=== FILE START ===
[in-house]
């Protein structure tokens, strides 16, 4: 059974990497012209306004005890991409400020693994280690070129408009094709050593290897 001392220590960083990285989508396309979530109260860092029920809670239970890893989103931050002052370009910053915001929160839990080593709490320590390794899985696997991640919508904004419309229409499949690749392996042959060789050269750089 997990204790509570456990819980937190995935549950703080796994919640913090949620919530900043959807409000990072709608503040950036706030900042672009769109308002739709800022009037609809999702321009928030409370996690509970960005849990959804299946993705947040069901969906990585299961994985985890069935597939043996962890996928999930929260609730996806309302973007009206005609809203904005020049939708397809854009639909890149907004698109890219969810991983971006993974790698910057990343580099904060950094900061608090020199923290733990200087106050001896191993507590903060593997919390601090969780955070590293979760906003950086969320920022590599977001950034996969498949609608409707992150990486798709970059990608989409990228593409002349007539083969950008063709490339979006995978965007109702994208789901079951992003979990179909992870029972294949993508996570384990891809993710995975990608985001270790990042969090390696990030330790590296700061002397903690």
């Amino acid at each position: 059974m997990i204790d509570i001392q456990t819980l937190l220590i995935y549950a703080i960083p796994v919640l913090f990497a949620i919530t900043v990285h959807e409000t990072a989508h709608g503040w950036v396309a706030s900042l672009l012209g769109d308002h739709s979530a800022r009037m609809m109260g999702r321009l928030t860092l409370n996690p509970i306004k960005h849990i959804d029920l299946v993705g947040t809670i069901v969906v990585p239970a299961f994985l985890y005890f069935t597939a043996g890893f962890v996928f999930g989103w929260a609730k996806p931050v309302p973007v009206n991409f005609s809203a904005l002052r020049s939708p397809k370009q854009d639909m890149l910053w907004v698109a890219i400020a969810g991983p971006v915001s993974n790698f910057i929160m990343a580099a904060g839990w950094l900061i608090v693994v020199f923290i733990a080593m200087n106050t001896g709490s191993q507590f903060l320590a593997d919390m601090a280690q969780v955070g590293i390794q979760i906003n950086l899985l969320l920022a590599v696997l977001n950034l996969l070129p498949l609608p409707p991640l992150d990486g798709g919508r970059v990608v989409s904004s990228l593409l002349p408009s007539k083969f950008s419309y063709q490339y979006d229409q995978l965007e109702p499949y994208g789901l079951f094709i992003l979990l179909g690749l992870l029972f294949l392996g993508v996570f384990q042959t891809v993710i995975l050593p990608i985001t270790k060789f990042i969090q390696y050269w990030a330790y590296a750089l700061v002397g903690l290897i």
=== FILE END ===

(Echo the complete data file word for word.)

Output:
[in-house]
């Protein structure tokens, strides 16, 4: 059974990497012209306004005890991409400020693994280690070129408009094709050593290897 001392220590960083990285989508396309979530109260860092029920809670239970890893989103931050002052370009910053915001929160839990080593709490320590390794899985696997991640919508904004419309229409499949690749392996042959060789050269750089 997990204790509570456990819980937190995935549950703080796994919640913090949620919530900043959807409000990072709608503040950036706030900042672009769109308002739709800022009037609809999702321009928030409370996690509970960005849990959804299946993705947040069901969906990585299961994985985890069935597939043996962890996928999930929260609730996806309302973007009206005609809203904005020049939708397809854009639909890149907004698109890219969810991983971006993974790698910057990343580099904060950094900061608090020199923290733990200087106050001896191993507590903060593997919390601090969780955070590293979760906003950086969320920022590599977001950034996969498949609608409707992150990486798709970059990608989409990228593409002349007539083969950008063709490339979006995978965007109702994208789901079951992003979990179909992870029972294949993508996570384990891809993710995975990608985001270790990042969090390696990030330790590296700061002397903690």
């Amino acid at each position: 059974m997990i204790d509570i001392q456990t819980l937190l220590i995935y549950a703080i960083p796994v919640l913090f990497a949620i919530t900043v990285h959807e409000t990072a989508h709608g503040w950036v396309a706030s900042l672009l012209g769109d308002h739709s979530a800022r009037m609809m109260g999702r321009l928030t860092l409370n996690p509970i306004k960005h849990i959804d029920l299946v993705g947040t809670i069901v969906v990585p239970a299961f994985l985890y005890f069935t597939a043996g890893f962890v996928f999930g989103w929260a609730k996806p931050v309302p973007v009206n991409f005609s809203a904005l002052r020049s939708p397809k370009q854009d639909m890149l910053w907004v698109a890219i400020a969810g991983p971006v915001s993974n790698f910057i929160m990343a580099a904060g839990w950094l900061i608090v693994v020199f923290i733990a080593m200087n106050t001896g709490s191993q507590f903060l320590a593997d919390m601090a280690q969780v955070g590293i390794q979760i906003n950086l899985l969320l920022a590599v696997l977001n950034l996969l070129p498949l609608p409707p991640l992150d990486g798709g919508r970059v990608v989409s904004s990228l593409l002349p408009s007539k083969f950008s419309y063709q490339y979006d229409q995978l965007e109702p499949y994208g789901l079951f094709i992003l979990l179909g690749l992870l029972f294949l392996g993508v996570f384990q042959t891809v993710i995975l050593p990608i985001t270790k060789f990042i969090q390696y050269w990030a330790y590296a750089l700061v002397g903690l290897i």